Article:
A huge fan of the widely popular History Channel’s Curse of Oak Island, Resource Data’s Erin Helton, Sr. GIS Programmer/Analyst, analyzed LiDAR data, aerial imagery, and historic survey maps to demonstrate to the Oak Island team how GIS could help them piece together the island’s history and relocate original positions for features that have been lost to previous searches. Erin is featured on several season 8 episodes.
Oak Island is an infamous island on the south shore of the Province of Nova Scotia. It is at the center of centuries-old lore that includes the Free Masons, Knights Templar, and pirate booty. The island is believed by some to hold one of the greatest treasures of all time, intriguing treasure hunters for more than 200 years. No one has found the treasure yet, and some have even died trying.
Enter Rick and Marty Lagina, brothers from Michigan who bought the rights to much of the island to try to solve the mystery. They use modern technology and input from theorists and independent researchers to look for the treasure.
The History Channel’s The Curse of Oak Island chronicles the brothers’ treasure hunting expeditions with a team of archeologists, field surveyors, treasure hunters, and more. In its 8th season, the show has grown in popularity, attracting nearly 3.5 million viewers per episode and is the top entertainment show for adults 18-49.
As a big fan of the show, Erin was surprised by its lack of a GIS Analyst. She grabbed LiDAR data from Nova Scotia’s GeoNOVA site, available aerial imagery, information from the show, and historic survey maps from previous investigations to try to identify patterns and relationships between features.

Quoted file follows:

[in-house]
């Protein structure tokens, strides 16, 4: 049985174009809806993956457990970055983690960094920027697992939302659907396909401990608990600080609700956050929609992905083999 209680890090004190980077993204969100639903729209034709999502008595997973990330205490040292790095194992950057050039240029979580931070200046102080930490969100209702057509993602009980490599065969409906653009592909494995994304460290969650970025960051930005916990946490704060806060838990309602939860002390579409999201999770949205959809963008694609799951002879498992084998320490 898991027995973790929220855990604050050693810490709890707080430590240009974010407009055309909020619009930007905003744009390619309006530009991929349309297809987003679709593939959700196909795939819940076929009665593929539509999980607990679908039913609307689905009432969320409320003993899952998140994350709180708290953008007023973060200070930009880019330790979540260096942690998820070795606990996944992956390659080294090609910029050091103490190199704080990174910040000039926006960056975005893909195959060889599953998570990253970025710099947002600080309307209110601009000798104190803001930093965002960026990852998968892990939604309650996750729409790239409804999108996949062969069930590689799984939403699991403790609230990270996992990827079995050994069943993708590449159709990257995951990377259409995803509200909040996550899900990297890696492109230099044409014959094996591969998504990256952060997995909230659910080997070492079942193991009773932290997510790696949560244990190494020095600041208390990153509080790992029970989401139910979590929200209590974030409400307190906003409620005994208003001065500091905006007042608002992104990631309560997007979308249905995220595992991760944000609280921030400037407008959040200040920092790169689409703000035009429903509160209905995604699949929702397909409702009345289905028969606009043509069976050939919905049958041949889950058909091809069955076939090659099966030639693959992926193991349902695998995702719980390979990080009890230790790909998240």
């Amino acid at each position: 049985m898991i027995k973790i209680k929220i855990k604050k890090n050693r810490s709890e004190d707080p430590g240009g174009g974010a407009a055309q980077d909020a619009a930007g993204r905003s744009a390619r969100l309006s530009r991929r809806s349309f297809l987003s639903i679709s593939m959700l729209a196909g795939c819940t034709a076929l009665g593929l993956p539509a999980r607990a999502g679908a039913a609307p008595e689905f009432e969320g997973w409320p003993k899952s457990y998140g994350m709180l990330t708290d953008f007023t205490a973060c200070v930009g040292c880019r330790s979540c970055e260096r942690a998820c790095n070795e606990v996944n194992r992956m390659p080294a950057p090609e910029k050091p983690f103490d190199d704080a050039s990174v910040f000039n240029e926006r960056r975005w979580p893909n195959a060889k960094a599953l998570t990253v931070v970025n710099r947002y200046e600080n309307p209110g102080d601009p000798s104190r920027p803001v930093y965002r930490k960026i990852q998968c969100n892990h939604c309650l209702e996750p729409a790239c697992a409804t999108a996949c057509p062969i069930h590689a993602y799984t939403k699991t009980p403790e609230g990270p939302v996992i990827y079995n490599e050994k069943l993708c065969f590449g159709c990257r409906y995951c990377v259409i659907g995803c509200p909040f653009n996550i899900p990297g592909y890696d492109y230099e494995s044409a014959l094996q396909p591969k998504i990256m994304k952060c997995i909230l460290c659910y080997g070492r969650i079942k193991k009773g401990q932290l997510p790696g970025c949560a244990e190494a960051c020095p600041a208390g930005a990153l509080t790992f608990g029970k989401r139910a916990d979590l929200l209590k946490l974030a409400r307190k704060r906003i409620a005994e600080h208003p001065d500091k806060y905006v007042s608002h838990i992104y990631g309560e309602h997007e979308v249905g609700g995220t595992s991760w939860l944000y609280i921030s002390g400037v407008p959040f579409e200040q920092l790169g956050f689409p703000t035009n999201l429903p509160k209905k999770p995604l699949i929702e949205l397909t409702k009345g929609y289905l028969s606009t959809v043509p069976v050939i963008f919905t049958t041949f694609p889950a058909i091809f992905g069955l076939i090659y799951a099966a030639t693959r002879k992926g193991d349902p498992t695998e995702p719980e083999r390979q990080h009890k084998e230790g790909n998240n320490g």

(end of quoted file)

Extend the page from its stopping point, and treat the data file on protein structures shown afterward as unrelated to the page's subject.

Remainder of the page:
The positioning of boulders across the island has intrigued investigators for centuries. The “Nolan’s Cross” boulders across the properties of late Fred Nolan are a popular example of how previous searchers have attempted to make sense of the boulder patterns across the island. Erin sought to further answer what the relationships were between the boulders and the treasure lore. What were their purpose? Could Erin help piece together the island’s tangible features to better explain what happened there?
Erin’s work went back to the basics of mapping and measuring—the square and compass. She asserted that these items were not originally meant to be symbolic, but practical mapping and drafting tools. When these tools’ principles are applied to the island, the positioning of the boulders start to make sense. The boulders appear to be marking triangulations—arc intersections—and Erin suspects they can be used to recreate the island’s original surface master plan. These newly discovered spatial relationships combined with clues from Zena Halpern’s previous research could pinpoint the vault’s true location.
Enhancing LiDAR with local relief modelling
Erin used local relief modeling to enhance the island’s ground surface by purging the data of natural undulations (e.g., big hills and valleys). This process enabled her to focus on human scale features like large boulders, areas used for agriculture, roads, pits, spoil piles, etc. The derived local relief model provides a unique opportunity to identify hidden features and patterns across the island. To learn more about local relief modelling, check out this paper by Ralf Hesse.
“The Anchors” from a mapping perspective
Erin suggested that “The Anchors” from the Oak Island map presented by Zena Halpern are not depicting nautical anchors, but what would be considered in modern day “Ground Control Points” or “Survey Markers”. Erin proposed that these two boulders would have been the starting points for deriving all other deliberate boulder positions across the island—including Nolan’s Cross.
Before joining Resource Data, Erin worked in Cultural Resources Management and has a degree in archaeology. Erin combined this previous experience with her mapping expertise for a truly unique artifact analysis. She demonstrated for the team that the irregularly shaped lead cross dating back to Templar times—one of the team’s biggest finds—is in fact a precisely sized protractor. This tool can be used to draw the solution map of Oak Island to a scale that is approximately 1 inch = 1/10 mile, starting from the anchors.
Watch the show on the History Channel to see Erin demonstrate how GIS analysis can help the Lagina brothers get closer than ever to solving the Oak Island mystery!